Eve Hills, Ecology and Conservation MRes student, tells us about the opportunities and experiences she had studying here and why she recommends Ecology at Brighton.
I came into higher education late in life after deciding that I wanted to develop my passion for animals into a career in wildlife conservation. I enrolled on a foundation degree course in Animal Science, and this provided me with the opportunity to further my knowledge and develop new skills. As part of the course I got to design and carry out my first research project (studying cheetah movement on a Namibian wildlife sanctuary). I enjoyed the course so much, that after graduating I went on to top up my degree with a BSc (Hons) in Ecology at the University of Brighton.
The BSc provided another opportunity to conduct a research project – and this time my focus was the leopards of Kenya’s, Masai Mara National Reserve. I very much enjoyed the research side of my studies and the opportunities that were opening up for me were really exciting.
The MRes appealed to me particularly because it was relatively light on taught modules and heavy on the research. I wanted the opportunity to experience the kind of research I might get do in industry.
My research focused on the African leopard… after starting to study leopards during my BSc I wanted to continue – particularly as little is known about the Mara’s leopard population. In 2016, I made contact with a biologist who had been studying the Mara’s cheetah population for several years. After flying out to meet her and spending a couple of weeks assisting on her project, she encouraged me to start building a database of leopards in the Mara. It was working on the database which led to both my BSc and MRes project ideas.
The report I finally submitted for my MRes was quite different from the one I detailed in my initial research proposal! …but apparently this is to be expected in the field of science! For my project, I used camera trapping to determine which factors influenced the presence of leopards in a subsample of the Masai Mara National Reserve.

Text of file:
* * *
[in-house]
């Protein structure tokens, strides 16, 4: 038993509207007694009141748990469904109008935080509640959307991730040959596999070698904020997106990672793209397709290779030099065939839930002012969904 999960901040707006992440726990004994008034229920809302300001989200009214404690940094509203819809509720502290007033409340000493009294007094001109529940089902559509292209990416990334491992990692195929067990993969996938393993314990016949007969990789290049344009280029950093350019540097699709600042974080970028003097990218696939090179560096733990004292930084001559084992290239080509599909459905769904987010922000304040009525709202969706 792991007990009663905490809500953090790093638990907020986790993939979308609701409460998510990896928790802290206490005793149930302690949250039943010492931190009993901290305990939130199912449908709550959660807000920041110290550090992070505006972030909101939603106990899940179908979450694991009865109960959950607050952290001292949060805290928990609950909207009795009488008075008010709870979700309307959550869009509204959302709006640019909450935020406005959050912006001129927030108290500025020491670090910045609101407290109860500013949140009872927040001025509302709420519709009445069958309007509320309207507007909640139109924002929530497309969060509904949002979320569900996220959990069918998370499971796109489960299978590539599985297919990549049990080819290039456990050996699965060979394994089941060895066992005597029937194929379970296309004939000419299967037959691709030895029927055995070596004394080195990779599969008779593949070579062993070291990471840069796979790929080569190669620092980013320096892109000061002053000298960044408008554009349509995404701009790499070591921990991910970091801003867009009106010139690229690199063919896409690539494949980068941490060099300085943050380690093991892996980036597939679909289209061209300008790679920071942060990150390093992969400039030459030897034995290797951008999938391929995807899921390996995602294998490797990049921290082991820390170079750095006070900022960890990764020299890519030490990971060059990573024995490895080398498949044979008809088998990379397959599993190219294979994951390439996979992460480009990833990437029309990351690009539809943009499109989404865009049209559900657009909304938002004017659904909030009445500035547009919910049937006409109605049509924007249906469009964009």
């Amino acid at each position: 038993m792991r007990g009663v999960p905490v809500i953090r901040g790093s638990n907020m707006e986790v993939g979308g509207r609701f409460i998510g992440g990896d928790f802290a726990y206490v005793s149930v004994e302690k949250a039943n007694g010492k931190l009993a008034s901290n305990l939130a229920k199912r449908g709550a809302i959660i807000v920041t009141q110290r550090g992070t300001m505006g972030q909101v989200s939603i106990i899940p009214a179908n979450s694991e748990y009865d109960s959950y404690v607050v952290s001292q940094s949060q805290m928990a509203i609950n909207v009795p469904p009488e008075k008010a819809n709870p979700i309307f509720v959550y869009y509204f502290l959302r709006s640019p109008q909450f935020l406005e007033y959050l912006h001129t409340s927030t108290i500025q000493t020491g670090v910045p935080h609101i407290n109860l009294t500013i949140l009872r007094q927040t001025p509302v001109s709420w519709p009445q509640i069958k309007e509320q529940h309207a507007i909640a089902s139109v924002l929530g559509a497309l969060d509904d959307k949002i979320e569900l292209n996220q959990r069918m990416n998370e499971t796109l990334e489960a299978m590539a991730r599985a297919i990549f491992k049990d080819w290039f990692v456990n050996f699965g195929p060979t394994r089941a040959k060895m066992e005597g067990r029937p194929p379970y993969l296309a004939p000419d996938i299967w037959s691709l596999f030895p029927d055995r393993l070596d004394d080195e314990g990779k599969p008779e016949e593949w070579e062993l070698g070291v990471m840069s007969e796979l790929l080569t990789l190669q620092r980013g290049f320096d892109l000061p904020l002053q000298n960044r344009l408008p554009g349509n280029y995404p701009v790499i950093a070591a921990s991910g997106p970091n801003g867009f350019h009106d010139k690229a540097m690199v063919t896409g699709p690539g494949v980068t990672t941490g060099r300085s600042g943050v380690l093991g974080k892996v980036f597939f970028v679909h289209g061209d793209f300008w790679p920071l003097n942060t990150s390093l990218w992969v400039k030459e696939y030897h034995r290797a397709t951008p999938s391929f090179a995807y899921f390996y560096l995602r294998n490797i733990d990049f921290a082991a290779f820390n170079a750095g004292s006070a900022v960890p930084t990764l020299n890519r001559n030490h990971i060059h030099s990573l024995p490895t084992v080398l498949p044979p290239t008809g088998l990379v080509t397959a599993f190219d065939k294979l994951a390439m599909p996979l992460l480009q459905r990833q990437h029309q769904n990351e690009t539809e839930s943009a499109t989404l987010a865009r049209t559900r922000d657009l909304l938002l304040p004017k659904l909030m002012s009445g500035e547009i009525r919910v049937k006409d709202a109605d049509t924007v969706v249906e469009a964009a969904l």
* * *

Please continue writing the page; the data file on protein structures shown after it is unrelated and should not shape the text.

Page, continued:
After planning my study I spent 3 months in the Masai Mara conducting the survey. I had a total of 35 camera trap locations across the study area. The locations were selected based on previous leopard sightings, or signs of leopard’s presence (tracks, etc.) The cameras were set out for approx. 60 days and were checked, batteries and SD cards changed, weekly, weather, vehicle, and wildlife (best-let sleeping lions lie!), permitting!!
Using the data I gathered, I aimed to determine whether, habitat type, prey species or other predators, influenced the presence of leopards. I found the presence of hyeana to be the only factor to significantly determine the presence of leopards and this is particularly interesting as hyeana are known to steal leopards prey and kill (& eat) their cubs given the opportunity. Therefore, large numbers of hyeana could be a limiting factor on the number of leopards.
The research project is the primary module on the MRes and it gives you the opportunity to develop your own research question – under the guidance of your supervisor – and conduct a piece of (largely) independent research. Alternatively, there are plenty of options for choosing a research project designed by one of the university supervisors – all experts in their respective fields.
As an MRes student, you are encouraged to network. During the course, I developed a number of contacts with professionals in my field, who were happy to exchange and share information. They also proved to be an invaluable source of advice and support during my studies and I know I’m able to contact them again in the future.
The highlight of my studies was having the opportunity to undertake research in a subject I’m truly passionate about. Studying leopards in the Mara was definitely the opportunity of a lifetime! It certainly had its challenges but I have a great sense of personal achievement having completed it.
Initially, I chose the University of Brighton because not only was it running the course I wanted to join, it was also relatively close to home. However, once I’d attended an open day and learned about the research being done by some of the lecturers in the PABS department (for example, Dr Bryony Tolhurst, a highly respected mammal biologists), I was really excited about studying under their guidance and supervision and had no doubt that this was the right university and course for me.
The course has helped me think about what to do next. I would like the opportunity to continue my research by undertaking a PhD program at the University of Brighton. If I’m successful then I hope to find work as a wildlife researcher.
The level of support you get as a student at Brighton University is extremely high. The school office team is amazing as are the student support and guidance counsellors. I also made some amazing friends. I would say that you need to be fairly self-motivated as you are required to do a lot of work independently, other than that, go for it!!